12 Easy Pieces-Teaching

12 easy things you can do to increase your chances of winning a college teaching job*

*-subtitled- “If you don’t do these things, don’t wonder why you didn’t get hired.”

1. Learn to play your instrument well.

How can you expect to be hired to teach at an institution if you cannot demonstrate the playing at the highest level? You must be able to play better than your students.

2. Learn as much repertoire as you can.

You will have to teach a wide variety of repertoire. The best way to be able to teach it effectively is to perform it yourself. Create performance opportunities for yourself as a vehicle to learn repertoire.

3. Have a demo tape ready at all times.

You never know when a vacancy will occur. It is important to have a representative recording of your playing ready to go for any position that may become available. Have a library of recordings to draw from.

4. Learn proper grammar and spelling.

Nothing will turn off a committee more quickly than poor spelling. The use of proper spelling and grammar reflect an image of an educated person, i.e. a person who is qualified to teach at a college or university.

5. Spend years collecting articles and information about your subject.

One never knows when an article in this month’s Instrumentalist magazine will come in useful. There are many, many online resources but you need to remember where to find what. Print it out and file it when you see it…it may disappear tomorrow.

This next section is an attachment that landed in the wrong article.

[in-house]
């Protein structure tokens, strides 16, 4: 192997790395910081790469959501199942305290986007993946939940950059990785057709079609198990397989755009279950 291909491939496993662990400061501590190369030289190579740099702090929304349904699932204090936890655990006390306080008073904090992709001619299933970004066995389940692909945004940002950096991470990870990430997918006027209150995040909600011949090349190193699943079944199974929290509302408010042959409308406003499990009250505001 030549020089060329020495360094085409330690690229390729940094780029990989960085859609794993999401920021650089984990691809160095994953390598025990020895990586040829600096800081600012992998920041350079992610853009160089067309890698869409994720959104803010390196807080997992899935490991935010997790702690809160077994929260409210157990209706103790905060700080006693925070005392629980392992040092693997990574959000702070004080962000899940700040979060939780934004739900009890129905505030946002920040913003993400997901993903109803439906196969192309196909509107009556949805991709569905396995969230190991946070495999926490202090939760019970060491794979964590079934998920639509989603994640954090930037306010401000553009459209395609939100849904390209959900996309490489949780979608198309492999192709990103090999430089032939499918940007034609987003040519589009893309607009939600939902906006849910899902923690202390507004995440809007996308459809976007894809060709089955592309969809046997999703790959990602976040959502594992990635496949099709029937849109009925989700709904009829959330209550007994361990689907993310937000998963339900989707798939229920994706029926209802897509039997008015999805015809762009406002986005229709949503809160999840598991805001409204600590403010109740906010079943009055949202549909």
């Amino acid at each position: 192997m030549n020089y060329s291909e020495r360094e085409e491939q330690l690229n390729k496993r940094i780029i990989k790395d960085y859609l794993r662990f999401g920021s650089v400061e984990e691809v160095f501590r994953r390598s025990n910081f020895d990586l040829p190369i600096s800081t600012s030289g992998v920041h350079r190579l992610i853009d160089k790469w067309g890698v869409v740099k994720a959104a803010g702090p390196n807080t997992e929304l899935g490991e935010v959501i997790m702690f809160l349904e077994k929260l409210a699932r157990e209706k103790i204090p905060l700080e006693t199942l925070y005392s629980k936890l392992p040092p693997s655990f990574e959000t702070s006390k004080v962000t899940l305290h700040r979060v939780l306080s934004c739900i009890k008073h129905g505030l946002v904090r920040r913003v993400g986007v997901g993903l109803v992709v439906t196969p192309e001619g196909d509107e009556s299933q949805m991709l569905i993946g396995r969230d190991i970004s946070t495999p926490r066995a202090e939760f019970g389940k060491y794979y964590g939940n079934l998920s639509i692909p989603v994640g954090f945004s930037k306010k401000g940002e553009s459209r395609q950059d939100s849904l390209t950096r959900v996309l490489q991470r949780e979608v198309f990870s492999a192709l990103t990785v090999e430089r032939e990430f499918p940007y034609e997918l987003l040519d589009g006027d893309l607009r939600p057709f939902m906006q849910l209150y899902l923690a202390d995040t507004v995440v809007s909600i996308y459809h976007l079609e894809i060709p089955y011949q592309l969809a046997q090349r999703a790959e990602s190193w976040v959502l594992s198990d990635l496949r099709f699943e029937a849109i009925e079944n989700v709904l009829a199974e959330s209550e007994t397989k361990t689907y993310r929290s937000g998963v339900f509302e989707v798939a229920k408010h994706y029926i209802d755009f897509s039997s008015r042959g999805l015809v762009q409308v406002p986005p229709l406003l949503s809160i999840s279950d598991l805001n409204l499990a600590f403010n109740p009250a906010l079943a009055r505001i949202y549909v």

6. Be prompt, neat and polite with all correspondence.

Whether it be by email, snail mail or telephone, show your interest and respect by presenting impeccable correspondence. Every act of communication you engage in is part of your interview/audition for the job. If you are rude to the receptionist, the committee will hear about it. A letter of thanks after the interview is a good idea. After all, they took time out of their busy academic schedule to spend time with you.

7. Present yourself positively and honestly.

If you say anything just to get the job, you will most likely not be happy if you get it. Be honest when answering questions about your background. Keep your resume honest.

8. Create teaching opportunities for yourself.

Elements of successful teaching can be learned from teaching students of all ages. Accept every opportunity to learn how to teach. Teach at summer camps. Start a private lesson studio. Do whatever you can to develop your teaching art.

9. Stay active in the performing arena.

Give recitals (record them for possible demo use). Play in bands, orchestras or chamber groups. It is a great way to keep your skills up and demonstrate to a search committee that you are truly dedicated to the art of music.

10. Dress appropriately for your interview.

Look nice. Yes, wear a tie to all official events. Remember that you are on display from the minute you arrive to your prospective town. Look nice from the time you get off of the plane until you set foot back in your house.

11. Find out as much information as you can prior to the interview.

Why is there a vacancy? What is the demographic of the search committee? What is the philosophy of the institution? What is the background of your potential colleagues? What is the ballpark salary?

12. Develop a network of communication with people who are doing what you want to be doing.

Learn what worked for them. Learn what the job is really like. The more you know, the more likely you will be able to develop your skills to a level appropriate to the level you are seeking.

12 Easy Pieces-Playing

12 easy things you can do to increase your chances of winning an orchestral job*